COVID-19: N.B. reports 4 deaths, 639 cases over 3 days with new restrictions about to take effect

Click to play video: 'New Brunswick tightens restrictions as Omicron spreads'
New Brunswick tightens restrictions as Omicron spreads
WATCH ABOVE: New Brunswick is moving into Level 2 of its winter action plan as the Omicron COVID-19 variant continues to spread. Nathalie Sturgeon has more on what you need to know – Dec 27, 2021

New Brunswick is reporting 639 new cases of COVID-19 and four deaths since the last update on Dec. 24.

In a release, the province said 309 new cases were found on Saturday, 179 on Sunday, and 151 on Monday.

A person in their 80s in the Moncton region, a person in their 80s in the Fredericton region, a person in their 70s in the Edmunston region, and a person in their 70s in the Miramichi region, have died as a result of the virus during that time period, the release said.

Read more: COVID-19: N.B. reports 1 death, record-breaking 265 cases on Christmas Eve

Click to play video: 'New Brunswick forecasts 200+ case days in the new year'
New Brunswick forecasts 200+ case days in the new year

Of the new cases, 188 are in Zone 1 (Moncton region), 278 are in Zone 2 (Saint John region), 66 are in Zone 3 (Fredericton region), 60 are in Zone 4 (Edmundston region), 10 are in Zone 5 (Campbellton region), 14 are in Zone 6 (Bathurst region) and 23 are in Zone 7 (Miramichi region).

There are a total of 35 people in hospital, including 14 people in intensive care. Nine people are on a ventilator. The release said of those in hospital, 20 are over age 60. No one under 19 is hospitalized.

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According to the release, 82.8 per cent of eligible New Brunswickers are fully vaccinated against COVID-19, 89.9 per cent have received their first dose, and 18.3 per cent have received a booster dose.

With 438 recoveries, there are now 1,850 active cases, according to the COVID-19 dashboard.

New restrictions

As of 11:59 p.m. Monday, the province will move into Level 2 of its winter action plan to curb the spread of COVID-19.

The new restrictions include:

  • The current household plus Steady 20 is replaced with household plus Steady 10.
  • Patrons dining at restaurants must show proof of vaccination and tables must be at least two metres apart.
  • Restaurants, retail stores, malls, businesses, gyms, salons and spas, and entertainment centres may continue to operate, but at 50 per cent capacity and with two metres of distance between patrons.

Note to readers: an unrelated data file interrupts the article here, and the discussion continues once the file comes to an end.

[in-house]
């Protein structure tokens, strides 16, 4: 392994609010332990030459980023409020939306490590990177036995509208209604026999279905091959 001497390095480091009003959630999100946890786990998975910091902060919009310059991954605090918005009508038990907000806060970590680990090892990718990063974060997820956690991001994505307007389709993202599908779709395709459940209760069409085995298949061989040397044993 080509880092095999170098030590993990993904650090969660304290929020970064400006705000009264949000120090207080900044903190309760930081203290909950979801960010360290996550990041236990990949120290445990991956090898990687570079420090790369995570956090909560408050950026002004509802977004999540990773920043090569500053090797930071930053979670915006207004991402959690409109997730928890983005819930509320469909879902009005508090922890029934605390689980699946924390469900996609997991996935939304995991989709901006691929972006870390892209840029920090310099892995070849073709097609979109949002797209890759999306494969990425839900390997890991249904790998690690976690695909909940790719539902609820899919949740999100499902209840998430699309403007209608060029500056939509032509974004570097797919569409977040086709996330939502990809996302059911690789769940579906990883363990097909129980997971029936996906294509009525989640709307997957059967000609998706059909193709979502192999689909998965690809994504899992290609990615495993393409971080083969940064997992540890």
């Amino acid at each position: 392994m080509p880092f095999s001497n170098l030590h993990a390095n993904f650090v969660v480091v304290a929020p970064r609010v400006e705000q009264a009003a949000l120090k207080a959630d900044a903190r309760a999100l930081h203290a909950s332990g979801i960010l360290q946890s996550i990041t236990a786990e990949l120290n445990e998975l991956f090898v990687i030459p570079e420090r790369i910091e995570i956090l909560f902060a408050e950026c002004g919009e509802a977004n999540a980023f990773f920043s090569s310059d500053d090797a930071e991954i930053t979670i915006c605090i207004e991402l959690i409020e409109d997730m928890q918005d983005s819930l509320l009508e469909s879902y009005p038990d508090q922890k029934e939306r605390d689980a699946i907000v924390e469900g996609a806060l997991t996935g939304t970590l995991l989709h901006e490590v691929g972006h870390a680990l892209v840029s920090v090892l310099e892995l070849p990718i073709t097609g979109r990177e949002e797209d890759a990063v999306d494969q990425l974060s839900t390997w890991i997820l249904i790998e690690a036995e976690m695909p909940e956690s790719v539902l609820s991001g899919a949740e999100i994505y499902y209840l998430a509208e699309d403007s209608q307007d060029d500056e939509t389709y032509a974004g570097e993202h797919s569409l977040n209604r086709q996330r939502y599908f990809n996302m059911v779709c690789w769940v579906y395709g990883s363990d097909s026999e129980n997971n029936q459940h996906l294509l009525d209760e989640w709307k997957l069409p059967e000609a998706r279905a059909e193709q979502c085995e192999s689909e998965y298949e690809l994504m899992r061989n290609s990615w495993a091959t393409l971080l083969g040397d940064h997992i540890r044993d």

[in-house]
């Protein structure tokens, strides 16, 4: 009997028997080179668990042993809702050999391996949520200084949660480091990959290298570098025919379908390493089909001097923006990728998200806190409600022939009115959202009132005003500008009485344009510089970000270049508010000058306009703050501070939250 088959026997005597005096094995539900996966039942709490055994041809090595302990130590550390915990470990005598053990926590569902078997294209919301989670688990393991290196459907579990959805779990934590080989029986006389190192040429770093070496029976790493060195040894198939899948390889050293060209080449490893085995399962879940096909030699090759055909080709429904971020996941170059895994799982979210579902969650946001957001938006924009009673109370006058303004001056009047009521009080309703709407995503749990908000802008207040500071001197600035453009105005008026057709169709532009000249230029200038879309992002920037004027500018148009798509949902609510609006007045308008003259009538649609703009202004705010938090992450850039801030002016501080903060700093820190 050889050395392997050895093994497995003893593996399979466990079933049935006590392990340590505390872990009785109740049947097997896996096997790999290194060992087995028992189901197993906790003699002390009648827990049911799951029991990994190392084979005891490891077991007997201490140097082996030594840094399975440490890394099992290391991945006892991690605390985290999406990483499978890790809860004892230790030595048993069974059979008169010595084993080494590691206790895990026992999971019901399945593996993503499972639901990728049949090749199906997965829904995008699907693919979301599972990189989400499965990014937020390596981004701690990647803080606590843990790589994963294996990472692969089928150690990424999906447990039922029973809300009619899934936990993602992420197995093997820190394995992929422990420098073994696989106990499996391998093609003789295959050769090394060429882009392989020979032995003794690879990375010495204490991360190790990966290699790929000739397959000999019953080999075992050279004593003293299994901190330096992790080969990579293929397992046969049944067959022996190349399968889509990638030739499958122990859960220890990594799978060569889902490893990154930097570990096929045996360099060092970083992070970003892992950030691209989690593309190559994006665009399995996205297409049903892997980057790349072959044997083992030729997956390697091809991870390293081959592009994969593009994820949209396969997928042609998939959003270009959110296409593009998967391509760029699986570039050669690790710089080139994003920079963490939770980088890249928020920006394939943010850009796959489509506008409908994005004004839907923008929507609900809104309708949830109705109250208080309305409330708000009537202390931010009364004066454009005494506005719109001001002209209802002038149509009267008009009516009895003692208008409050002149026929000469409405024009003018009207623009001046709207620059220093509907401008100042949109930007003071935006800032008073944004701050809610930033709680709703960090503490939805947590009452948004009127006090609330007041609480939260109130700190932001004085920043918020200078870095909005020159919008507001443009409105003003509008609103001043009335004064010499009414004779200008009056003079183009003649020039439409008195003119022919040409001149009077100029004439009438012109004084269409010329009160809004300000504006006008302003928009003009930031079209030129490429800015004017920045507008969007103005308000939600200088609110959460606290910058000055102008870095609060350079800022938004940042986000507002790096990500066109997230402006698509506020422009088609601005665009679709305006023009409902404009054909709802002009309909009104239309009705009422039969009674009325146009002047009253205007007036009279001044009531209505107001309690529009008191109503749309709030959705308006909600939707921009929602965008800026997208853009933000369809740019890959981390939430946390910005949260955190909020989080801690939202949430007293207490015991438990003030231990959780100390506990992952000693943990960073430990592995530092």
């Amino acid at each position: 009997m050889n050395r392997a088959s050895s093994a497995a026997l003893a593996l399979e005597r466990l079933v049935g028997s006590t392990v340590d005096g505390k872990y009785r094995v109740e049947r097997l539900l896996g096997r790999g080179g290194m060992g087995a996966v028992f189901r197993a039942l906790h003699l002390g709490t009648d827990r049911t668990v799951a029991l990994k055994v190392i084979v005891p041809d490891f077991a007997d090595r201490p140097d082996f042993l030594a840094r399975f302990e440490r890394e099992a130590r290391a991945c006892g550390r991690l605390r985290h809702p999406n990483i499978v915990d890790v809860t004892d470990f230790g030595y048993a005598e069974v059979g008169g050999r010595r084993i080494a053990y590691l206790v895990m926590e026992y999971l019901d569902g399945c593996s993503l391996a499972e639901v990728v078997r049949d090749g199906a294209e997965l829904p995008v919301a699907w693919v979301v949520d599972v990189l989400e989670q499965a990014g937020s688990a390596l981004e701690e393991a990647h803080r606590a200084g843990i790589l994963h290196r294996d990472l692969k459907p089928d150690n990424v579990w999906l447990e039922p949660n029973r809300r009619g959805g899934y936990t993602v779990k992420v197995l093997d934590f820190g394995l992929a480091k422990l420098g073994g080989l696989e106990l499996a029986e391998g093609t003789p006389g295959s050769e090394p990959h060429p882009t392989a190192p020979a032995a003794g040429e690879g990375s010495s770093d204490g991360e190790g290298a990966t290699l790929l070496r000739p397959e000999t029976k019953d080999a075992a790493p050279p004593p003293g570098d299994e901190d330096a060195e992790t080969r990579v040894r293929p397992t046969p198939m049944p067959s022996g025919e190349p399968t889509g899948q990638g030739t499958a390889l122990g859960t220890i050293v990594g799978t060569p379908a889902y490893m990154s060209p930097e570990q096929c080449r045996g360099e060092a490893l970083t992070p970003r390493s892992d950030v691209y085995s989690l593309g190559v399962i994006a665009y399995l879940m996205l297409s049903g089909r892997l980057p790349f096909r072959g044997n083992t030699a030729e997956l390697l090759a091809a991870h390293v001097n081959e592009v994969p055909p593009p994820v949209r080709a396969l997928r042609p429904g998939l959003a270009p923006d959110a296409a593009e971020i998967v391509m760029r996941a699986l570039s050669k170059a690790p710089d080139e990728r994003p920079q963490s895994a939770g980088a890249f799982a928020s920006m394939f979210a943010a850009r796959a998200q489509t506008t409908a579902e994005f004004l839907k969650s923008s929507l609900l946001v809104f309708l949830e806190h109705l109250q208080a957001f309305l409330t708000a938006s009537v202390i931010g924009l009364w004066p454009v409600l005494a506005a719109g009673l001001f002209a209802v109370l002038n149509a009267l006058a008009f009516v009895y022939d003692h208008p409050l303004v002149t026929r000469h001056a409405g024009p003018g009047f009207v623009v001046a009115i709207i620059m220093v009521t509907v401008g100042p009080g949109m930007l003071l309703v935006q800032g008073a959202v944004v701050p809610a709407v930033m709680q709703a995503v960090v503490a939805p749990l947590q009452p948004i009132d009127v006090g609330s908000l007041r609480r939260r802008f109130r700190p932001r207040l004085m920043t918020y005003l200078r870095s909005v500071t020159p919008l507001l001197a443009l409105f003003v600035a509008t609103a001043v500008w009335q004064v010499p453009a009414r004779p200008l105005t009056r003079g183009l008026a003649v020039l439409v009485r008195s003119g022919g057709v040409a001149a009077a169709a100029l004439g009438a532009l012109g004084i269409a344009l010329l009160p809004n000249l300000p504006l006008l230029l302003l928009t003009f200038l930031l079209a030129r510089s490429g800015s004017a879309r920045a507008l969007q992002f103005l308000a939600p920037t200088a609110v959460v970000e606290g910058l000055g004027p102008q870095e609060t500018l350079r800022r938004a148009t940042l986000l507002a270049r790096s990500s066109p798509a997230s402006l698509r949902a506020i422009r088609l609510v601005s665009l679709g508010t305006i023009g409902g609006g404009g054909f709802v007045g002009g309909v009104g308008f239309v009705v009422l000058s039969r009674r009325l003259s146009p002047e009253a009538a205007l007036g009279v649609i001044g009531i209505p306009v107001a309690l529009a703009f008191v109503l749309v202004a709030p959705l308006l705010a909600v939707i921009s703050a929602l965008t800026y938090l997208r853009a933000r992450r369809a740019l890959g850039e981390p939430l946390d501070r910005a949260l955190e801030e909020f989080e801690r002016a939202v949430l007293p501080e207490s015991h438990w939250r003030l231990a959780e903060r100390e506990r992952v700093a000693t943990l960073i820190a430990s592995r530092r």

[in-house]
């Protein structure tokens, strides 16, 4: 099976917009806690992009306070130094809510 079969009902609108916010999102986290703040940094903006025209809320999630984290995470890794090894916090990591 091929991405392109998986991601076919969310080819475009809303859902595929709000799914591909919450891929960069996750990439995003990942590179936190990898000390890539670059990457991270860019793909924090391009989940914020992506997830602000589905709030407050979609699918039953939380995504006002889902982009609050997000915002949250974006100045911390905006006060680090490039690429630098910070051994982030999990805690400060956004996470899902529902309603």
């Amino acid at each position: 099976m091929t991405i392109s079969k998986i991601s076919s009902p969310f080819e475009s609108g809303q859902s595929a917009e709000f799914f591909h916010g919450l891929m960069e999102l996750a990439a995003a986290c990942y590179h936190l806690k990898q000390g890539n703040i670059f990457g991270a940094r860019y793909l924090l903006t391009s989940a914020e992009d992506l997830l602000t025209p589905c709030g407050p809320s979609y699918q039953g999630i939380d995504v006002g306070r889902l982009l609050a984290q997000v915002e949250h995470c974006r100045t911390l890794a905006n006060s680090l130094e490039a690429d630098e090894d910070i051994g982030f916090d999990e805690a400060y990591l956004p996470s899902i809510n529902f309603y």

• For public gatherings, venues cannot have events with more than 150 people or 50 per cent capacity, whichever is less.
  • Faith venues may operate at 50 per cent capacity and with physical distancing. Choirs are not permitted but one soloist may perform if they are at least four metres from the congregation.
  • All travellers, including New Brunswickers returning to the province, must register or have a multi-use travel pass. Travellers arriving by air will be provided with a rapid test kit.
  • Unvaccinated people entering the province must isolate and be tested on day 10. International travellers must follow federal testing and isolation guidelines and must be tested on day five and day 10.
  • Travellers must follow public health measures when in New Brunswick including wearing a mask, physically distancing and staying within a Steady 10.

A full list of what the winter action plan entails can be found on the Government of New Brunswick website.

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Testing backlogs

The release said COVID-19 assessment centres are experiencing an increase in demand for PCR testing, which has created a backlog in some areas.

“Additional resources and additional hours are being added to the Saint John assessment centre to help clear the backlog of approximately 2,100 requests in Zone 2,” it said.

All tests for priority groups, including Public Health referrals, healthcare workers and those who work and live in vulnerable settings, are scheduled within 72 hours. The next priorities, which are people with symptoms or those who have received a positive point-of-care test result, are being booked for a test within 120 hours.

Read more: N.B. pharmacists coping with high vaccine demand: association president

In Zone 3, where there is a backlog of about 640 requests, tests for the first priority groups are being scheduled within 24 to 48 hours while tests for the next priority groups are being booked within 96 hours.

“Should you test positive using a rapid point of care test, you must immediately isolate and book your PCR test. Your household should also rapid test daily while you await your PCR test and test results,” it said.

“Also, please notify your close contacts that you have tested positive on a rapid test and they should self-monitor for symptoms. Anyone with COVID-19 symptoms should schedule a PCR test via an assessment centre.”


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